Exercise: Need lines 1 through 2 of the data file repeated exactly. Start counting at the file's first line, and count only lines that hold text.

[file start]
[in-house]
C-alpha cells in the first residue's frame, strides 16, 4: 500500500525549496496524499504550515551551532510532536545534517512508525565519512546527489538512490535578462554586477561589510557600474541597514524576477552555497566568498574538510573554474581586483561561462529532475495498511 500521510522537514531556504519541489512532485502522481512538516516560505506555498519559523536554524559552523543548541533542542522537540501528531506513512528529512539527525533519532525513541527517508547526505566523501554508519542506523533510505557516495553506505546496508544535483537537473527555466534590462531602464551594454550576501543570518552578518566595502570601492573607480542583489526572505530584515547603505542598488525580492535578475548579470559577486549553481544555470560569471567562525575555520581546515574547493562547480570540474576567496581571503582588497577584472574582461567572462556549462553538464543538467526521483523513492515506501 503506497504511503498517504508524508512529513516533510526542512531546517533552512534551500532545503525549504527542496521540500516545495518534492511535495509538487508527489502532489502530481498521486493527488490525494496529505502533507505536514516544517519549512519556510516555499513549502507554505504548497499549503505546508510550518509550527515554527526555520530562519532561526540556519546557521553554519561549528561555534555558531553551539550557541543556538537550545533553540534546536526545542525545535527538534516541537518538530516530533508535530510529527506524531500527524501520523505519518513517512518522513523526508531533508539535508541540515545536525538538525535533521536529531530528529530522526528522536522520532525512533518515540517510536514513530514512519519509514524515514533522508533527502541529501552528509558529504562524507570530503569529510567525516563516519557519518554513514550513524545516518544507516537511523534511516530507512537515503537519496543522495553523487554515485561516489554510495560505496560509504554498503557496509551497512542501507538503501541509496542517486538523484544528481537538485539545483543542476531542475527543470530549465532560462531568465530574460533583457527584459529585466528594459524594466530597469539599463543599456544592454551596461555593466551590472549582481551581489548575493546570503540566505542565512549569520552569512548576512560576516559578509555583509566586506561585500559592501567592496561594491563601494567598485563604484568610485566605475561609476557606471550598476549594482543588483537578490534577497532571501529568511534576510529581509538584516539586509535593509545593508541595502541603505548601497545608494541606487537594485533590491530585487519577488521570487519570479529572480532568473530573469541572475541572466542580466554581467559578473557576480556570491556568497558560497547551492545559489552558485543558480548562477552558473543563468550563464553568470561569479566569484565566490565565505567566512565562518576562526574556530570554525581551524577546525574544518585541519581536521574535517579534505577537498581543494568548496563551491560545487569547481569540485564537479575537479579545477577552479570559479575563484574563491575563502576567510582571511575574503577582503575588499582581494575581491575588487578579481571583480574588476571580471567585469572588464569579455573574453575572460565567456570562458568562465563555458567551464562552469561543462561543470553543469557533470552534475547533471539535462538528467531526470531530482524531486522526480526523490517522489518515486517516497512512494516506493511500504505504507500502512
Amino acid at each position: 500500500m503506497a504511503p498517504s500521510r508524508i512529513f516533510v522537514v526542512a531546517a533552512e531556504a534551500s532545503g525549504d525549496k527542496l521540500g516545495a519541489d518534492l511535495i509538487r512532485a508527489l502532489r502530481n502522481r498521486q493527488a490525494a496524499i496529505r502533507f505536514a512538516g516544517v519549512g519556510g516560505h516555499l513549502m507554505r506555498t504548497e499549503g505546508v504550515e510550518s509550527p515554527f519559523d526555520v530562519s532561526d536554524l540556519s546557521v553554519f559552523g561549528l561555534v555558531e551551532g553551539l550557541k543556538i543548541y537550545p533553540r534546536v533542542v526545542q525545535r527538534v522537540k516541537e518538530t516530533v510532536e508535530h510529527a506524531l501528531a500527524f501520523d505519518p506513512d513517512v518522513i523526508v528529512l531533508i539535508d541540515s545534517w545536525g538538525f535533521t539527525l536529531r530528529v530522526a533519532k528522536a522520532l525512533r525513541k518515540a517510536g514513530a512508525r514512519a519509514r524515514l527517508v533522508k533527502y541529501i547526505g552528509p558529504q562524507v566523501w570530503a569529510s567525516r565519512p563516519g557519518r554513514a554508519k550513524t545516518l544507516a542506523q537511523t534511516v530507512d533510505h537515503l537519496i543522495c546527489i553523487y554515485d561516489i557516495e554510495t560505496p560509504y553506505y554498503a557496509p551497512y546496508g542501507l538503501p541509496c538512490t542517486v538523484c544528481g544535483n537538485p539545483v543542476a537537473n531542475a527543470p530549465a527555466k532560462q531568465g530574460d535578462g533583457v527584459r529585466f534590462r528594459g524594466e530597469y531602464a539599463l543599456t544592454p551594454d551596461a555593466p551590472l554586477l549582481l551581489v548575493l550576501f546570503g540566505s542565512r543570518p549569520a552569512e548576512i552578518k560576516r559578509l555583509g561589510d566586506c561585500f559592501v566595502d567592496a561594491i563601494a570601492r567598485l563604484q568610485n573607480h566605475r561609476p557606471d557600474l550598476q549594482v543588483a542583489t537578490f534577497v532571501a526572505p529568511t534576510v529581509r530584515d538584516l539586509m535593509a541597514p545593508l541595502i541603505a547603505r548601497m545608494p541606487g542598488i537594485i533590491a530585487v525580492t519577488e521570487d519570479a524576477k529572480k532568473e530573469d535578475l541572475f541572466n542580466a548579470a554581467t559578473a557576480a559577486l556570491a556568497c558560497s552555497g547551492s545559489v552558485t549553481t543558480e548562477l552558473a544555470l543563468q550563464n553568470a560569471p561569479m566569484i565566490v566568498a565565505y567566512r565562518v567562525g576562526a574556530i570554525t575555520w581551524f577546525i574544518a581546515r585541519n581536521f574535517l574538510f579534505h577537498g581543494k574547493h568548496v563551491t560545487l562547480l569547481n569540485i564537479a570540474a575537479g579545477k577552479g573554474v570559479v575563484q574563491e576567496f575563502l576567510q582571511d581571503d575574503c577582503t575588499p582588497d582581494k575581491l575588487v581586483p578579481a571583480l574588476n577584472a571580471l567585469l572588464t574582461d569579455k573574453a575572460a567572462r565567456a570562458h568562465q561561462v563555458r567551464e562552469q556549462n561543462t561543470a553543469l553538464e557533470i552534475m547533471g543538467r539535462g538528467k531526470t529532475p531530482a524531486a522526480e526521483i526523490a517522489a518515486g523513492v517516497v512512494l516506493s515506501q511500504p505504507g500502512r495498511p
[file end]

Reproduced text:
[in-house]
C-alpha cells in the first residue's frame, strides 16, 4: 500500500525549496496524499504550515551551532510532536545534517512508525565519512546527489538512490535578462554586477561589510557600474541597514524576477552555497566568498574538510573554474581586483561561462529532475495498511 500521510522537514531556504519541489512532485502522481512538516516560505506555498519559523536554524559552523543548541533542542522537540501528531506513512528529512539527525533519532525513541527517508547526505566523501554508519542506523533510505557516495553506505546496508544535483537537473527555466534590462531602464551594454550576501543570518552578518566595502570601492573607480542583489526572505530584515547603505542598488525580492535578475548579470559577486549553481544555470560569471567562525575555520581546515574547493562547480570540474576567496581571503582588497577584472574582461567572462556549462553538464543538467526521483523513492515506501 503506497504511503498517504508524508512529513516533510526542512531546517533552512534551500532545503525549504527542496521540500516545495518534492511535495509538487508527489502532489502530481498521486493527488490525494496529505502533507505536514516544517519549512519556510516555499513549502507554505504548497499549503505546508510550518509550527515554527526555520530562519532561526540556519546557521553554519561549528561555534555558531553551539550557541543556538537550545533553540534546536526545542525545535527538534516541537518538530516530533508535530510529527506524531500527524501520523505519518513517512518522513523526508531533508539535508541540515545536525538538525535533521536529531530528529530522526528522536522520532525512533518515540517510536514513530514512519519509514524515514533522508533527502541529501552528509558529504562524507570530503569529510567525516563516519557519518554513514550513524545516518544507516537511523534511516530507512537515503537519496543522495553523487554515485561516489554510495560505496560509504554498503557496509551497512542501507538503501541509496542517486538523484544528481537538485539545483543542476531542475527543470530549465532560462531568465530574460533583457527584459529585466528594459524594466530597469539599463543599456544592454551596461555593466551590472549582481551581489548575493546570503540566505542565512549569520552569512548576512560576516559578509555583509566586506561585500559592501567592496561594491563601494567598485563604484568610485566605475561609476557606471550598476549594482543588483537578490534577497532571501529568511534576510529581509538584516539586509535593509545593508541595502541603505548601497545608494541606487537594485533590491530585487519577488521570487519570479529572480532568473530573469541572475541572466542580466554581467559578473557576480556570491556568497558560497547551492545559489552558485543558480548562477552558473543563468550563464553568470561569479566569484565566490565565505567566512565562518576562526574556530570554525581551524577546525574544518585541519581536521574535517579534505577537498581543494568548496563551491560545487569547481569540485564537479575537479579545477577552479570559479575563484574563491575563502576567510582571511575574503577582503575588499582581494575581491575588487578579481571583480574588476571580471567585469572588464569579455573574453575572460565567456570562458568562465563555458567551464562552469561543462561543470553543469557533470552534475547533471539535462538528467531526470531530482524531486522526480526523490517522489518515486517516497512512494516506493511500504505504507500502512